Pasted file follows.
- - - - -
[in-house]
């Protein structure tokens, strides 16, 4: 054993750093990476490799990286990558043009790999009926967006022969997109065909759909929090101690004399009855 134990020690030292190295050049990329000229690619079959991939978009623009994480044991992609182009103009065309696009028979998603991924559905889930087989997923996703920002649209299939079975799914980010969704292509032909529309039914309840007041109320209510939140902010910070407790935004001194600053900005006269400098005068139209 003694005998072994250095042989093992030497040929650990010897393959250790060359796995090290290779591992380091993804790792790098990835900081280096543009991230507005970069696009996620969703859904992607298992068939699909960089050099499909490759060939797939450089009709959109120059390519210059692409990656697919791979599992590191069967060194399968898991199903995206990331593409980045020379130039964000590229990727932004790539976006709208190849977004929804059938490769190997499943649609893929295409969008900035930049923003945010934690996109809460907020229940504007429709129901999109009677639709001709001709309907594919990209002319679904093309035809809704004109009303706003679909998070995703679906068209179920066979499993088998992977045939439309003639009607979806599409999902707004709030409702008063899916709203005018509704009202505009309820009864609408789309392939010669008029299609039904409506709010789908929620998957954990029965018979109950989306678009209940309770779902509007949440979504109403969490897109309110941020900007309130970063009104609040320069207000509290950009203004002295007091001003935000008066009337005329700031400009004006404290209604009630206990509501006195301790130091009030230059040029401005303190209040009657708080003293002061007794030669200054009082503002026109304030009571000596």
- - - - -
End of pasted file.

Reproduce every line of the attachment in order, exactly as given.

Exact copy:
[in-house]
């Protein structure tokens, strides 16, 4: 054993750093990476490799990286990558043009790999009926967006022969997109065909759909929090101690004399009855 134990020690030292190295050049990329000229690619079959991939978009623009994480044991992609182009103009065309696009028979998603991924559905889930087989997923996703920002649209299939079975799914980010969704292509032909529309039914309840007041109320209510939140902010910070407790935004001194600053900005006269400098005068139209 003694005998072994250095042989093992030497040929650990010897393959250790060359796995090290290779591992380091993804790792790098990835900081280096543009991230507005970069696009996620969703859904992607298992068939699909960089050099499909490759060939797939450089009709959109120059390519210059692409990656697919791979599992590191069967060194399968898991199903995206990331593409980045020379130039964000590229990727932004790539976006709208190849977004929804059938490769190997499943649609893929295409969008900035930049923003945010934690996109809460907020229940504007429709129901999109009677639709001709001709309907594919990209002319679904093309035809809704004109009303706003679909998070995703679906068209179920066979499993088998992977045939439309003639009607979806599409999902707004709030409702008063899916709203005018509704009202505009309820009864609408789309392939010669008029299609039904409506709010789908929620998957954990029965018979109950989306678009209940309770779902509007949440979504109403969490897109309110941020900007309130970063009104609040320069207000509290950009203004002295007091001003935000008066009337005329700031400009004006404290209604009630206990509501006195301790130091009030230059040029401005303190209040009657708080003293002061007794030669200054009082503002026109304030009571000596």